- The next, you’ll be out in the local community approaching potential employers and discussing roles and job flexibility.
- Then you may end the day sitting with your colleagues in the clinical team in a review meeting.
Our Employment Specialists often report that they never have the same day twice! If you are passionate, creative, and solution- oriented, good at building hopeful relationships and growing trust, and believe that anyone can work, a career as an IPS Employment Specialist could be a varied and rewarding role for you.
Why become an IPS Employment Specialist?
FAQs around becoming an IPS Employment Specialist
Our selection process has been designed to help us both assess if we fit together and whether you’re likely to succeed as an ES. There are 6 steps to complete before we welcome you on board.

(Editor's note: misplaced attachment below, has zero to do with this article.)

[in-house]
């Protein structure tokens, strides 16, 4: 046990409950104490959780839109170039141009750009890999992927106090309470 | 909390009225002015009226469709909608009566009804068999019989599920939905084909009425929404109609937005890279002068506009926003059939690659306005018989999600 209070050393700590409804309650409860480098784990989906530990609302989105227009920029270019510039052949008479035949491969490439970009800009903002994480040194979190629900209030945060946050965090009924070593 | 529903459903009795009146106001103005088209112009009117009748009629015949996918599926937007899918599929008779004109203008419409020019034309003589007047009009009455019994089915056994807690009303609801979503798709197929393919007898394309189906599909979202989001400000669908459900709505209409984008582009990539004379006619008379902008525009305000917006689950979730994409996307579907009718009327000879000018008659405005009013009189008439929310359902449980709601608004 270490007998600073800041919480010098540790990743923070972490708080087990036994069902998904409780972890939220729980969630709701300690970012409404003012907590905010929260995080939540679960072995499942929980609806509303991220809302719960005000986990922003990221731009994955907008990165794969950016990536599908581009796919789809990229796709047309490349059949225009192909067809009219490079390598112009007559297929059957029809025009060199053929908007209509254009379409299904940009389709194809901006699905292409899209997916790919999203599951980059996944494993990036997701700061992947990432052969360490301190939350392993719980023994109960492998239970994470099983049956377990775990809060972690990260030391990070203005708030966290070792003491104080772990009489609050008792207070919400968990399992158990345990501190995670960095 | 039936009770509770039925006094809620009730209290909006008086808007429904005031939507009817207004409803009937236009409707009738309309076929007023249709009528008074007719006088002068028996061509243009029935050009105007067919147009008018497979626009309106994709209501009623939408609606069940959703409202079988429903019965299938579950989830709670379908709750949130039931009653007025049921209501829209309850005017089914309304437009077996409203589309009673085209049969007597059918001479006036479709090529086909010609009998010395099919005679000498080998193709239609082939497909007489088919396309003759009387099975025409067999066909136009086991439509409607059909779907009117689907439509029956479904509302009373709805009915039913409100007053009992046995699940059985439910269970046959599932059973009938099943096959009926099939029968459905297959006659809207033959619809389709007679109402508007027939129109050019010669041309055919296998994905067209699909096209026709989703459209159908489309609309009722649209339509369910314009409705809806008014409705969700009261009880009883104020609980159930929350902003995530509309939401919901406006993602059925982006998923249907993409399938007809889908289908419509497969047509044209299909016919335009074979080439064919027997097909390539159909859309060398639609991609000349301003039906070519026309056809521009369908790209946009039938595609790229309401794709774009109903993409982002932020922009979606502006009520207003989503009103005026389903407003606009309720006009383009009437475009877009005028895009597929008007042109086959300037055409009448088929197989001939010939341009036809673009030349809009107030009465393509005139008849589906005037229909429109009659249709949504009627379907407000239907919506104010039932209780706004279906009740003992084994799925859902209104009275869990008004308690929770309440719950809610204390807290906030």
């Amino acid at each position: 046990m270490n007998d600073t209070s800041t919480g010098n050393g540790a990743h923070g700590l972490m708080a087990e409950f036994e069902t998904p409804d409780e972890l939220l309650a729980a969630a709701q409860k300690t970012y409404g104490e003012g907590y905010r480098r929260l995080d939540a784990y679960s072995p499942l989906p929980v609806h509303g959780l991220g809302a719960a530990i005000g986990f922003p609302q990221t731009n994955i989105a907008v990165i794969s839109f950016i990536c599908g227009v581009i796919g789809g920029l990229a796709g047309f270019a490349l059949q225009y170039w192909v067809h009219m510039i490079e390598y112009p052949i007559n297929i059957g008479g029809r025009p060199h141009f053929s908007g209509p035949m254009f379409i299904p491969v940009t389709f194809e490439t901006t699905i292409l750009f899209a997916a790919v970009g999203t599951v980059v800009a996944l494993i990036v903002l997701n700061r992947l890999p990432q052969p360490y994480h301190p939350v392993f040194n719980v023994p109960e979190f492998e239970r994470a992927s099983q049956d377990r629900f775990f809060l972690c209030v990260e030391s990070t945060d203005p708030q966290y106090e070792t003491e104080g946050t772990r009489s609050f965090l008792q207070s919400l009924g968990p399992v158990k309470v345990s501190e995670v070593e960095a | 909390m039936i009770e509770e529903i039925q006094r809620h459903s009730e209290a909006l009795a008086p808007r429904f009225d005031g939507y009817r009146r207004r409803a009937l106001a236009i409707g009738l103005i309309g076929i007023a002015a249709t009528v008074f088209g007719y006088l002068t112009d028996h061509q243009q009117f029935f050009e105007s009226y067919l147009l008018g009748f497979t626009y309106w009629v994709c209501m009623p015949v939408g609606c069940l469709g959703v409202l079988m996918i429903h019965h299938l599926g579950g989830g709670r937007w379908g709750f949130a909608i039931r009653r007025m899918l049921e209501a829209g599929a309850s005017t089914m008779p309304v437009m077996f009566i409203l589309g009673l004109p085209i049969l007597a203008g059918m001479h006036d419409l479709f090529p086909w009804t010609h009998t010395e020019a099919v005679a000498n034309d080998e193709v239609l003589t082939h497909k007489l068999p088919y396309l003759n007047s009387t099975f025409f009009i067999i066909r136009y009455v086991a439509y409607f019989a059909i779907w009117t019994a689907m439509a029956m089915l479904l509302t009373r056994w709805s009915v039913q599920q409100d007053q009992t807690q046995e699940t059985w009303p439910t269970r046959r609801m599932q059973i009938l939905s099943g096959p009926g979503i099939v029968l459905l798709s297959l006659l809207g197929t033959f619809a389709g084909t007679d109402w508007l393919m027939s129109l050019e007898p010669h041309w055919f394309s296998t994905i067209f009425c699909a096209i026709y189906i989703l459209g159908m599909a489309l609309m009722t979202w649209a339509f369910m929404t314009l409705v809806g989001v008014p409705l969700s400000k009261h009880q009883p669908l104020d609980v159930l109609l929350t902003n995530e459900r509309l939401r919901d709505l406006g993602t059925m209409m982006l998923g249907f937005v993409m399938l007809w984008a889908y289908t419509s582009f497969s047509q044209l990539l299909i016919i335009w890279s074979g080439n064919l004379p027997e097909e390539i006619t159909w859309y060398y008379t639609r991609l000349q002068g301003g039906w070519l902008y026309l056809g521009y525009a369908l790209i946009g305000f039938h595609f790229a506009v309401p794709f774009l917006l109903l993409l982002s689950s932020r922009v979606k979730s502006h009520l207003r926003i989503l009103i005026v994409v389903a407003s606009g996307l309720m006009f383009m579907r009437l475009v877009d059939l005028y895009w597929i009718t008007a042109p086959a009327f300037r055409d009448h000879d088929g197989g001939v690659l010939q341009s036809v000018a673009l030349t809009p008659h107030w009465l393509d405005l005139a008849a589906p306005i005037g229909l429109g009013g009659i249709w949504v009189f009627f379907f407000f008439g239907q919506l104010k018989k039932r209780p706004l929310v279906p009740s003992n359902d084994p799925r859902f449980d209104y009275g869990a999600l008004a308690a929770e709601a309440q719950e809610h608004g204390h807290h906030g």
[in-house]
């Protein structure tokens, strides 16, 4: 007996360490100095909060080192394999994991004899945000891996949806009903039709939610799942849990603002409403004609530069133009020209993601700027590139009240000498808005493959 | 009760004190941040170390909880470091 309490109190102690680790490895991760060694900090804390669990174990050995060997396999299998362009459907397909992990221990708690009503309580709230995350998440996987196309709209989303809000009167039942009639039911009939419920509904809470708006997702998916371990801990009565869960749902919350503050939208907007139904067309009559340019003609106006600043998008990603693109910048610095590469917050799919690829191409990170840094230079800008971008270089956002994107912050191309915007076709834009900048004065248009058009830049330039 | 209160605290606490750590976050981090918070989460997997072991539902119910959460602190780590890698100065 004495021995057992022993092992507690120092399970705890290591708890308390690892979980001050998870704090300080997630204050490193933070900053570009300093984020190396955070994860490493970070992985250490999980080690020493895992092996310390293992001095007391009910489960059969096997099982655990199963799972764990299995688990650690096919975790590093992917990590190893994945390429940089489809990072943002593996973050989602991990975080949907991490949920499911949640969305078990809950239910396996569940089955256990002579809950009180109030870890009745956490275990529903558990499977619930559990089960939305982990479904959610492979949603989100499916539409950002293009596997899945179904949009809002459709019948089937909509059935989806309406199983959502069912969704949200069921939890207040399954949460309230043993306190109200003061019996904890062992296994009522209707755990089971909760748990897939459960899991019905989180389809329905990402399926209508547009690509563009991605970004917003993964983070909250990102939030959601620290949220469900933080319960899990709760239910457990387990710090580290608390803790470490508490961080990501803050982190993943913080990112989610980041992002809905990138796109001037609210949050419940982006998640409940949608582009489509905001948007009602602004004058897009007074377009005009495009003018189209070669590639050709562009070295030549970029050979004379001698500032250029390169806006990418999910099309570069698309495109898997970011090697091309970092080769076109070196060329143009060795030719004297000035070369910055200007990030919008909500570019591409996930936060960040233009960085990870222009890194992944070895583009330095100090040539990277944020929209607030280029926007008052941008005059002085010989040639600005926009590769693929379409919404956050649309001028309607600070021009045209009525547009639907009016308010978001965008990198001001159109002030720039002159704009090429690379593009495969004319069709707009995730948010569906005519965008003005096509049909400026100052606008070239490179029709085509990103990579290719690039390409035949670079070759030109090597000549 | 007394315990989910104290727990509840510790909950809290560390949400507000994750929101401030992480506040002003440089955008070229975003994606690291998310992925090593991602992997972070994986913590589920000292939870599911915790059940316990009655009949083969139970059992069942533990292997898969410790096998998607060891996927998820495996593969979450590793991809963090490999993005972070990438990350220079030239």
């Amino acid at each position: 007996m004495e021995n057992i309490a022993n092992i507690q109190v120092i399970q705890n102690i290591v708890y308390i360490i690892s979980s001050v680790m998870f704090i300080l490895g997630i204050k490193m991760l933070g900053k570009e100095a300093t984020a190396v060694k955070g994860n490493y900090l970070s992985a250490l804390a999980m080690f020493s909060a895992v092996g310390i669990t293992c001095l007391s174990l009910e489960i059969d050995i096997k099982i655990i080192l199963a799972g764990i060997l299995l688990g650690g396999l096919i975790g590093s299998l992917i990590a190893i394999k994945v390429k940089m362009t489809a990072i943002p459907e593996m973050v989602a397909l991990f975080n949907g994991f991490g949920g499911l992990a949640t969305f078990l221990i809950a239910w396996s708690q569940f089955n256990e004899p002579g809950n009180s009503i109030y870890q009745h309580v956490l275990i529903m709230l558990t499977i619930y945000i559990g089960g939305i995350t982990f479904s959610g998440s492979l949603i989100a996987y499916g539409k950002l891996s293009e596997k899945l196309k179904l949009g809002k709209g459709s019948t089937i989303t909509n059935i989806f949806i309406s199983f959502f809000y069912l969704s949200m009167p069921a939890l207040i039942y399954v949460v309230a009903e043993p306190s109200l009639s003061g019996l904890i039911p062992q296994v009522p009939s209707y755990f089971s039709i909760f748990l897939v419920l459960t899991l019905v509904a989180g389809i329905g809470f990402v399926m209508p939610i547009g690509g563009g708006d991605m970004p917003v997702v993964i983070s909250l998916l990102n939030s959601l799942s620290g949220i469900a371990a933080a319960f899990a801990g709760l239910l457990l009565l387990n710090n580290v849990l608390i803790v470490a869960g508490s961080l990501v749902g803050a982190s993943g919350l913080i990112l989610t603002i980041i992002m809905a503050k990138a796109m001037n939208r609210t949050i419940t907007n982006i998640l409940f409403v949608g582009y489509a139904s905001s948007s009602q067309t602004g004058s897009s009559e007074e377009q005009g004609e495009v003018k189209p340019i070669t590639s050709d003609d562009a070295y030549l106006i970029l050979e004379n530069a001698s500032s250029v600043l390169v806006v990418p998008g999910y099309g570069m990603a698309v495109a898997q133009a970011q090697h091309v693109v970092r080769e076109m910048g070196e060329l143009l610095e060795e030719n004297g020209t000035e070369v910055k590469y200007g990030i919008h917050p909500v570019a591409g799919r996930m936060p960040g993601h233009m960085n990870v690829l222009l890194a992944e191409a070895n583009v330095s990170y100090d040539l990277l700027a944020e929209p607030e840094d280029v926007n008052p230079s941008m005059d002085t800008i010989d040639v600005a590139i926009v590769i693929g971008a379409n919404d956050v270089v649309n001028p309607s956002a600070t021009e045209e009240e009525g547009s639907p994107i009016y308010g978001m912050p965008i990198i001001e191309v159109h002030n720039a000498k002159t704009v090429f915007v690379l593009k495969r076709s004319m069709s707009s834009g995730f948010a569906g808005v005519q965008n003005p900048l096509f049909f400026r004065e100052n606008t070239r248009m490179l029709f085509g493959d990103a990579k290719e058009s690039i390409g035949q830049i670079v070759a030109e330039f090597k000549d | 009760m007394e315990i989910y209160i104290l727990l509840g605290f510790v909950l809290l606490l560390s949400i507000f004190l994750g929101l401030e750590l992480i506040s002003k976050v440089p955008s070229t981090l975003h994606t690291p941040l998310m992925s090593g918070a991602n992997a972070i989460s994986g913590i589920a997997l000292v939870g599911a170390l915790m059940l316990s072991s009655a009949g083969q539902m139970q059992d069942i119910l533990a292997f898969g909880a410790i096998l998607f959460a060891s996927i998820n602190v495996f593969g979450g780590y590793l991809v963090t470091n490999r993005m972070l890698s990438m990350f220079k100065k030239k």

- Search for job opportunities within IPS providers. Jobs are listed on IPS Grow website and individually within each provider, here you’ll find detailed information about specific requirements in the job descriptions.
- Apply online. The candidate profile and application form takes about 30 minutes to complete. If you wish to be considered for more than one location, please state this clearly on your application form.
- Telephone interview. You will have a short telephone interview with the hiring manager to discuss your application and interest in the position
- Face to face interview. To prepare for your interview, think about what you want to tell us about yourself, relevant work and life experience. We want to get to know you as an individual and discover your strengths and attributes. Be prepared to interview us about the scope of the role, our expectations and how we could work together. Part of the assessment process will include a role play but there is no preparation required beforehand.